King Hussein welcomed Palestine Liberation Organization Chairman Yasser Arafat here today and began several days of talks on joint relations that in large measure will determine how the two key leaders approach President Reagan's Middle East peace initiative.

Hussein was seeking an understanding that Arafat would not condemn him if the king went ahead and held talks with Washington on its plan for a self-governing Palestinian entity associated with Jordan, an informed Jordanian source said. Hussein risks being branded an Arab traitor if he embraces the Reagan plan without clearing it properly.

Arafat suggested on his arrival that he was looking for something more than what Reagan and Hussein are offering. He said in a brief airport statement that he had come "to discuss implementing the resolutions of the September Fez summit," which provide for establishment of an independent Palestinian state.

U.S. officials have said they would watch closely the negotiations here for signs of whether Jordan was prepared to join fully in the U.S.-mediated peace process, in part because the administration cannot apply any pressure on Israel to cooperate until Jordan says it will participate.

Hussein is expected to visit Washington before the end of the year on what has become a regular annual visit, and the trip could provide the opportunity for celebrating a new phase in U.S. Middle East diplomacy if all goes well, sources indicated.

No details were available here tonight on the substance of the talks, but Radio Jordan reported that the leaders discussed "ways and means aimed at saving the territories and kinsmen in the occupied lands by securing an Israeli withdrawal through a just and lasting settlement."

Arafat, who has been on a tour of Arab capitals since the PLO completed its evacuation from Beirut five weeks ago, flew into Amman from Bahrain at about noon. Hussein received him at Basman Palace, seat of the royal court, and they met for about five hours both privately and with aides.

Arafat's decision to stay several days -- at least until Monday, according to Jordanian sources -- reflected the importance given to the talks here. The two leaders are seeking to chart Palestinian-Jordanian relations following the PLO's eviction from Lebanon, and both have much at stake.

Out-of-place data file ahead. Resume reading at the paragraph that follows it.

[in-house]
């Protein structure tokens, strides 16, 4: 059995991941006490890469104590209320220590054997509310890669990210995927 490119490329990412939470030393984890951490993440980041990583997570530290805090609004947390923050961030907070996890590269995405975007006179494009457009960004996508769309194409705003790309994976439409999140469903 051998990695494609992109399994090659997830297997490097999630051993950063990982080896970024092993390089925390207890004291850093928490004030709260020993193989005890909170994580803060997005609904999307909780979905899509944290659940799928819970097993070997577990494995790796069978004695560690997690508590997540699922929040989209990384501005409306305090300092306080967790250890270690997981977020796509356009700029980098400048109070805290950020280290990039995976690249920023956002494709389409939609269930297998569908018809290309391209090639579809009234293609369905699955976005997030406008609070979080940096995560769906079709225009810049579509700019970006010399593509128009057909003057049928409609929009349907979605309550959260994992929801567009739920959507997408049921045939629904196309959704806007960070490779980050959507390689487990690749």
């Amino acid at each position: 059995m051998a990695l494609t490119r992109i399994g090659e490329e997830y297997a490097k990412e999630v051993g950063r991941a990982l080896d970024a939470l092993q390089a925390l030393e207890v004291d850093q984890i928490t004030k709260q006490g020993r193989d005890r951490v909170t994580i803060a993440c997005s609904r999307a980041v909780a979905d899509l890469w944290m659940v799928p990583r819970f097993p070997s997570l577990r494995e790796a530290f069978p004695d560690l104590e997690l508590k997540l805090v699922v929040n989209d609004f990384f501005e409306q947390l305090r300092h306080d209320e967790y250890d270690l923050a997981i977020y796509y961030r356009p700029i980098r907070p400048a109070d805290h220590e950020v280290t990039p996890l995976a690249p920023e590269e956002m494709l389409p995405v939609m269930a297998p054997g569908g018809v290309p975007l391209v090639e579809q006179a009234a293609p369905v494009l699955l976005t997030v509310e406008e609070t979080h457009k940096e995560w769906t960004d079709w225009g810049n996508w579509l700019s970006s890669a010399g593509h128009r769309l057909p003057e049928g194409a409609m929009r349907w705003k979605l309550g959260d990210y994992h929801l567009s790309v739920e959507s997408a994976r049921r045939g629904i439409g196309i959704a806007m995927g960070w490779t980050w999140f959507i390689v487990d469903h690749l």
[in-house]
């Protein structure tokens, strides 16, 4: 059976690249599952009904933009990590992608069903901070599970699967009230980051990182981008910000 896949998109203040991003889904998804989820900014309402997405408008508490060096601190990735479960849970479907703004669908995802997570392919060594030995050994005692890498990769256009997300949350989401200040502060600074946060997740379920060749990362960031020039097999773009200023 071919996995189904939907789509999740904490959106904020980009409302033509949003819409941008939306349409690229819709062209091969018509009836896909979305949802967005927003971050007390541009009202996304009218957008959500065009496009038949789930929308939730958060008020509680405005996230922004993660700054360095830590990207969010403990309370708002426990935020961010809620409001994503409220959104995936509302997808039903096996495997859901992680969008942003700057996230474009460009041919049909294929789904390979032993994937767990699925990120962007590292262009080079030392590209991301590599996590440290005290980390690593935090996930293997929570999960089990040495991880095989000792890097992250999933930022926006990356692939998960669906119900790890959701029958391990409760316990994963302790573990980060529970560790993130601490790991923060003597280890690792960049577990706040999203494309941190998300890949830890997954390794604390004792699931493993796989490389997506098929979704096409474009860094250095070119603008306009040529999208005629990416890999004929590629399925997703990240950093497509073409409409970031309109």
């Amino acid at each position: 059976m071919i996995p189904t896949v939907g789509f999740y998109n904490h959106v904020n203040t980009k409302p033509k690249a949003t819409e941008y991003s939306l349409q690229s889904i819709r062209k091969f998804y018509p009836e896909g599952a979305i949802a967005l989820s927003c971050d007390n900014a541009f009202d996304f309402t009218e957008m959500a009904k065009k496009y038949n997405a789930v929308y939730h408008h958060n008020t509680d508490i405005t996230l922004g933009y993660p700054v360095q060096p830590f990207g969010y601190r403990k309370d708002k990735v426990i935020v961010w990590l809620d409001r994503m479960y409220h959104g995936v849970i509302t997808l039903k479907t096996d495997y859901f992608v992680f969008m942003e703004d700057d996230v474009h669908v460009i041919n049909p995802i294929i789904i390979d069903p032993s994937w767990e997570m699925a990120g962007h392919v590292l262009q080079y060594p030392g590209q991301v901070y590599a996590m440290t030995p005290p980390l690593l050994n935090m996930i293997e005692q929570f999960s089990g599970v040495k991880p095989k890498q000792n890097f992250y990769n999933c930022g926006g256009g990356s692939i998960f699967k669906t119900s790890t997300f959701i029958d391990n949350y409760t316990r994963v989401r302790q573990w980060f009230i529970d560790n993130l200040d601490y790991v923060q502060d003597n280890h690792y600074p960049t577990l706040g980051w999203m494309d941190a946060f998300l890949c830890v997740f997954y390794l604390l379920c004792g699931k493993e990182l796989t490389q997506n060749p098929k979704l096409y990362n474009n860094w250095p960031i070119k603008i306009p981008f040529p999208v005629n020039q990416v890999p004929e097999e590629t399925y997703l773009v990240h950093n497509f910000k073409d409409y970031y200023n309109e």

For Hussein, the issue is ending the principal threat to his nation's stability by resolving the Palestinian issue and effectively making peace with Israel. If he moves too fast, he risks being ostracized as was Egypt.

Arafat, on the other hand, is looking for a focus for his organization's efforts to find a homeland in Palestine now that his guerrillas have been scattered to eight Arab countries. If he yields too much, he risks losing the backing of the PLO's most radical branches.

Hussein, who welcomed the Reagan initiative as a positive step, has been laying the groundwork for the talks with Arafat in the past three weeks. On Sept. 20, he delivered a speech proposing a Palestinian entity in "federation" with Jordan and a plebiscite to approve it. On Thursday, he pardoned 736 Palestinian fighters who battled with his troops in "Black September" of 1970, when Jordan booted out the PLO because its radicalism threatened the king's moderate rule.

Memories still linger from those difficult days, and U.S. officials believe that the Reagan plan was particularly attractive to the king in part because it rules out a Palestinian state. The Jordanian source stressed that Jordan would wish to preserve responsibility for coordinating military affairs with any Palestinian entity, while the Palestinians would have self-government in other respects, a separate flag and passport.

A key issue is who will speak for the Palestinians in any coming negotiations. Hussein has said that he will not seek to represent the Palestinians without Arab League authorization, which Jordan sought but failed to obtain at the Fez summit. The league stuck to the Rabat declaration of 1974, which named the PLO as the sole representative of the Palestinian people.

Hussein has indicated, however, that he might seek some form of bilateral Jordanian-Palestinian initiative as a first step toward taking on the mantle as Palestinian spokesman. Radio Jordan said the talks considered "the joint Jordanian-Palestinian effort in particular because of the special and distinguished relations that link them."